Skin care is arguably the most popular market in the beauty industry with an estimated value of U.S. $30.5 billion in 2021, according to Grand View Research. It is also no stranger to the influence of social media.
In fact, per Statista, when buying beauty products, 74% of Gen Z has been swayed by influencers; this was also the case for 66% of millennials and 34% of the baby boomer generation. The staggering percentile increases between generations is an upward trend that implies the growing control of social media influencers over the market.
As a result, the industry has never experienced such a churn in trends; from slugging and flooding, to cycling, dopamine beauty and more. But how do these practices affect skin? And how should brands respond to this moving target?
Zoe Diana Draelos, M.D., clinical and research dermatologist, Dermatology Consulting Services, will consider these questions during the session, "How Influencers Influence Skin - and How Brands Should Respond," featured at the 4-day Beauty Accelerate Virtual event.
This session will delve into trends such as slugging/flooding, cycling, dopamine beauty, retinol sandwiching, reverse skin care, skin-deep health, microbiome care/immunity, salmon sperm, Jello skin, red light masks, baby Botox and the like. Attendees will come away with new insights on the influence of social media trends on both skin and product development.
>>>REGISTRATION IS NOW OPEN FOR LIVE/ON-DEMAND ACCESS.<<<
Attendee pricing is designed to be accessible for indie and major brands alike. Contact us for special group rate discounts.
About Our Expert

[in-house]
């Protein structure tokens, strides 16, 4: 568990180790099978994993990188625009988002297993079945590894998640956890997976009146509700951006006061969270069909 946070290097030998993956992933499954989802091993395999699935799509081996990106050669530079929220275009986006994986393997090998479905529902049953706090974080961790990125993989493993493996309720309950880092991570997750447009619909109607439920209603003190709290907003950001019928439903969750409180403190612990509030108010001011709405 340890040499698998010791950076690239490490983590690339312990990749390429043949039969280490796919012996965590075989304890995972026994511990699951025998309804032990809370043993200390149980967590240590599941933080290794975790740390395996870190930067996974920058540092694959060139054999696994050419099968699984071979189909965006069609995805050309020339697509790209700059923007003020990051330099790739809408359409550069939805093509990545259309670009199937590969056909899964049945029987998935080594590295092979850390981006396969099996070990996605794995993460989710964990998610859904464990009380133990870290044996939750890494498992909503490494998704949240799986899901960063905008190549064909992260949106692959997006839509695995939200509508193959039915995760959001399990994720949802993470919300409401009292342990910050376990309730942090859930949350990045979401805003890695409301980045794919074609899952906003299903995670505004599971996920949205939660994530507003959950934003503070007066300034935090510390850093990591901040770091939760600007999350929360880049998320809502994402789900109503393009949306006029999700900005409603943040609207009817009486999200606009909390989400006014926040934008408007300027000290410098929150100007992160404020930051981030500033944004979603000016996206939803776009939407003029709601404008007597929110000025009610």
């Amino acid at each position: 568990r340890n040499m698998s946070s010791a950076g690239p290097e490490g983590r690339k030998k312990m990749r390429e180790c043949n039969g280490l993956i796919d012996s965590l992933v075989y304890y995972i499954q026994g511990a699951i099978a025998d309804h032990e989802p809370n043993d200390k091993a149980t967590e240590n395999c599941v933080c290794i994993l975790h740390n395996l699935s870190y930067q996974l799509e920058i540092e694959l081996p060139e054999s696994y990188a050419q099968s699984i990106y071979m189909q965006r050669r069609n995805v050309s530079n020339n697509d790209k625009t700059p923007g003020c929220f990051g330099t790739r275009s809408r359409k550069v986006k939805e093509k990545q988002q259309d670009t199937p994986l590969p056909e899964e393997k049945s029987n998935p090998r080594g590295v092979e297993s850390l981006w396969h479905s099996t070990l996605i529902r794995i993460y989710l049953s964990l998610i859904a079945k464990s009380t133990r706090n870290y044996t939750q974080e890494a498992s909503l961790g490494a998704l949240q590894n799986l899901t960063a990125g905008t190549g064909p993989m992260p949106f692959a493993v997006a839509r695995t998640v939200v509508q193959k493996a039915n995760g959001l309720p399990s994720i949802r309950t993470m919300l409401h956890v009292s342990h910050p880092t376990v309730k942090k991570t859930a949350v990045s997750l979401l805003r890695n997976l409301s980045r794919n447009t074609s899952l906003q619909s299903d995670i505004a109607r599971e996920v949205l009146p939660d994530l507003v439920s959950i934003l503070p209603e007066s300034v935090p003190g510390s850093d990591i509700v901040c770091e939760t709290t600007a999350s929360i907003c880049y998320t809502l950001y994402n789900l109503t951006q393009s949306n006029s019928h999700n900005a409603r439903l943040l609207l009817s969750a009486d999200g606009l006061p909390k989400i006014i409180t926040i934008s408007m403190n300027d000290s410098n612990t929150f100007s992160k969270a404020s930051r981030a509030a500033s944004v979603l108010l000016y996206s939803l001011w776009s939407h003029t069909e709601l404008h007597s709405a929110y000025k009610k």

Zoe Diana Draelos, M.D., is a board-certified dermatologist in private practice and a primary investigator for Dermatology Consulting Services, a company she founded in 1988 to provide education, develop formulation technology and conduct clinical studies in association with the pharmaceutical and cosmetics industries. A national and international speaker, she has been the recipient of numerous research grants and served as principal investigator on more than 200 clinical trials. She has also authored some 200 articles, 25 book chapters and two books, and has edited and served on the editorial boards for books and journals including Cosmetics & Toiletries.
Draelos is a fellow and past board member of the American Academy of Dermatology and holds membership in the American Dermatological Association, the Society for Investigative Dermatology and the American Society of Mechanical Engineers, among others. A former Rhodes Scholar, Draelos has been the recipient of many awards and honors in recognition of her professional and academic accomplishments. She also was recently presented a Lifetime Achievement Award for her research from Health Beauty America, a professional skin care and cosmetics industry organization.